JESSE OSBORNE: Extremely inquisitive. And I think I think with some of those creative types, they're going to challenge the status quo, and try to understand the why more so than others. And I think that's something when you talk about curiosity, that's something you can identify in an interview process. The part at the end of the interview, when you say, what questions do you have for me? When you hear questions like, what's the pay? What are the hours, you're not talking to someone who's thinking critically about the opportunity in front of them. And so that's something that I put a lot of weight on in the interview process is at the end of that interview, what questions do you have for me? And when it's when I hear things like, Oh, the other person answered all my questions, or I don't have any or they ask questions that, that that are that are like checkbox questions, as opposed to really thinking about what am I getting into here? And then how can I see myself being successful here? You can, you can see the wheels turning in someone's head. And I think that is so important in the earlier stages, it's still important today, don't get me wrong. But it's a deal breaker in the beginning. As far as I'm concerned, when you're when you're building that team from scratch, or from the ground up, you really need folks that you can say, Hey, what are your thoughts on this? As opposed to them coming to you and saying, Hey, Caitlin, how should I address this? Or Nancy, what should I do? It's more problem solving skills. It's actually how I identified my first STR promotion to I told you that I had a bunch of folks that had left in like in my first morning on the job. And I sat down with the remaining team. And I said explain to me some of the challenges that you see. And I heard kind of the standard the comp plan this and quotas this and process that but there was one SDR that said, she listed all the same issues. But then she said and here's how I'd address those and solve those. And I thought boom, I found the first SDR manager. And, and her name is Danielle and she's now not only became an SDR manager, she's now a senior SDR manager overseeing other SDR managers, and overseeing our entire Europe and North America inbound teams. So this is someone who was just an SDR a couple of years ago, and has just continuously been solving problems over and over again, not had another SDR manager on the team when I joined. And he is just He's phenomenal. He's, his name's Cory. And he he was the sanity check guy, where as I mentioned, these folks were coming and leaving and they were complaining, but he was like the data, the office where everyone felt comfortable going to him. And I think having this this combination of frontline leaders, that one is very tactical and problem solving oriented. And one is like the guy who can go cry on his shoulder, having that element, I think in the early stages and thinking about your leadership team, and what roles they fill and what roles and what holes they can plug is extremely helpful. One of the things we didn't have though, is we didn't have that, but I call it like the playbook dashboard, sales operations person On the team at the time, and and so partnered with HR and talked about some of the holes that I think we had on the on the STR leadership side. And they went out and fine and found the perfect guy, guy named Spencer. And they're still my team today, three years later, three and a half, almost four years later. Now, Danielle quarry and Spencer are still right beside me. And those are my lieutenants. And I couldn't do a thing without them. So this is not about about one person trying to solve every problem themselves. It's about surrounding yourself with smart people and understanding what what they're going to be drawn into. That's one of the questions I love to ask. And it is a good nugget for any leader out there to think about when interviewing. If you're looking for holes to plug on your team. I came up with this question about myself. So since this is being recorded, this can go out to the world. Ask the question, if you had an hour free on your calendar, which a lot of us don't, a lot of us were packed back to back to back. But let's say you had one free hour, what would you do? And it's not a behavioral based question in terms of how have you handled this? Or what would you you know, what have you done in the past on this, but it demonstrates what they're interested in. So for me, it might be I'm gonna go build out a spreadsheet and analyze some data, another person might say, I'm going to get the team together and do a training. And you start to see what people are drawn into. And that's where I think as you're rounding out your team, to start thinking about what are some of the holes that we need to plug when I'm looking for clones here? So that was a long winded answer to your question. But does your sales team trust your pay? Use our compensation software to find out.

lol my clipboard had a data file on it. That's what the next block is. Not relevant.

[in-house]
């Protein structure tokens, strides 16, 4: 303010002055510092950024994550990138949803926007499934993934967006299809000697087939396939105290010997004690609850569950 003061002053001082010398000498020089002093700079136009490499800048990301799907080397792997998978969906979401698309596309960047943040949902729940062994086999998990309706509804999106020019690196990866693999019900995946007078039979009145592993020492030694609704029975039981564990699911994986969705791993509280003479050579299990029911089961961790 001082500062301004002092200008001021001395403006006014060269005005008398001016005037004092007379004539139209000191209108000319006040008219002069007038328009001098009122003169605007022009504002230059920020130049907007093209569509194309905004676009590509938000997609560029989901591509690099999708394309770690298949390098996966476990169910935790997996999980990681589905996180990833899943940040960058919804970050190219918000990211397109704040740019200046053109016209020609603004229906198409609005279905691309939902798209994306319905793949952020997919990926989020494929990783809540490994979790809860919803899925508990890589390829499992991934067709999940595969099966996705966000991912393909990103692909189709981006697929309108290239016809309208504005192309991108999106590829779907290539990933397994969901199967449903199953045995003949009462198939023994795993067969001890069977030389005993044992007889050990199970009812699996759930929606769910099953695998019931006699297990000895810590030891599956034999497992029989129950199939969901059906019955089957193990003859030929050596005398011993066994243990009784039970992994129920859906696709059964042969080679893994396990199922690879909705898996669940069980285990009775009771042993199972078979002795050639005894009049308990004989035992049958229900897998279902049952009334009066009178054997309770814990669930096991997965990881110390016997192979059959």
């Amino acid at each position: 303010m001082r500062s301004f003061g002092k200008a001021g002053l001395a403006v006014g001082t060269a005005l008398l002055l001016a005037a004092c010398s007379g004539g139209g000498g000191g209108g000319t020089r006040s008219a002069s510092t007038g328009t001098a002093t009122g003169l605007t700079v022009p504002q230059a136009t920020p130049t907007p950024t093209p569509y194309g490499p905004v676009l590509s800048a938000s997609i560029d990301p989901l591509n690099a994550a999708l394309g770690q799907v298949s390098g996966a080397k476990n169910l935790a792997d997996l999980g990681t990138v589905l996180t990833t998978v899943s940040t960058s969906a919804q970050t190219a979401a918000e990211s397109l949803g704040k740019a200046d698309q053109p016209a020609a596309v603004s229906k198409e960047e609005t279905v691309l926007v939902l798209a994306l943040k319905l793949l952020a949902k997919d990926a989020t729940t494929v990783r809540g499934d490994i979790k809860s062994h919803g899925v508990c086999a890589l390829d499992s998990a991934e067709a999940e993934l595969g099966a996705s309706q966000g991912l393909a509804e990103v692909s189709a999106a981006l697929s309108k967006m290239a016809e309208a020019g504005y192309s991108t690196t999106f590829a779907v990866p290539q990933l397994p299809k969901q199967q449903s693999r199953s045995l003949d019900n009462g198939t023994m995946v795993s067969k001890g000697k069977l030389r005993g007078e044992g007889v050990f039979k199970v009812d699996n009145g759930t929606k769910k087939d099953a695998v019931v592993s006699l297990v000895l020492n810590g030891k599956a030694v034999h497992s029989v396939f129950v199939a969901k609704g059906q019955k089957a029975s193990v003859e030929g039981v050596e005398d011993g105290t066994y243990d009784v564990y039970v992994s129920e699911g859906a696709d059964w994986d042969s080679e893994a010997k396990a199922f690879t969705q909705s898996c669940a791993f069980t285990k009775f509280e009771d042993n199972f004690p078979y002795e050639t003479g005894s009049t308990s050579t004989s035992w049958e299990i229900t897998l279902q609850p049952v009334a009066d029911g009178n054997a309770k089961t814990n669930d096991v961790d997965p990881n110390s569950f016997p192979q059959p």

NANCY CONNERY: now Jessie, you just gave lots of good nuggets in that answer. And it's very clear that you are a very successful, seasoned hiring manager, and that we would work very well together makes me think back to our early days at Salesforce when we first started hiring salespeople, and we thought, let's go after all the big guns in Oracle, you know, and then they used to Salesforce, and we were scrappy, and small, and you had to roll up your sleeves. And it was really clear that just having a No, I don't mean just they had incredible experience. But having that big company experience did not translate into success at as at a startup, and that you really need, you know, both ends of the equation and that you need to show that ability to be scrappy, that grit, you know, you will do whatever it takes, you know, and wear whatever hat necessary. So we very much speak the same language. You know, and having said that, you know, how has that early profile and process changed as tipalti has grown?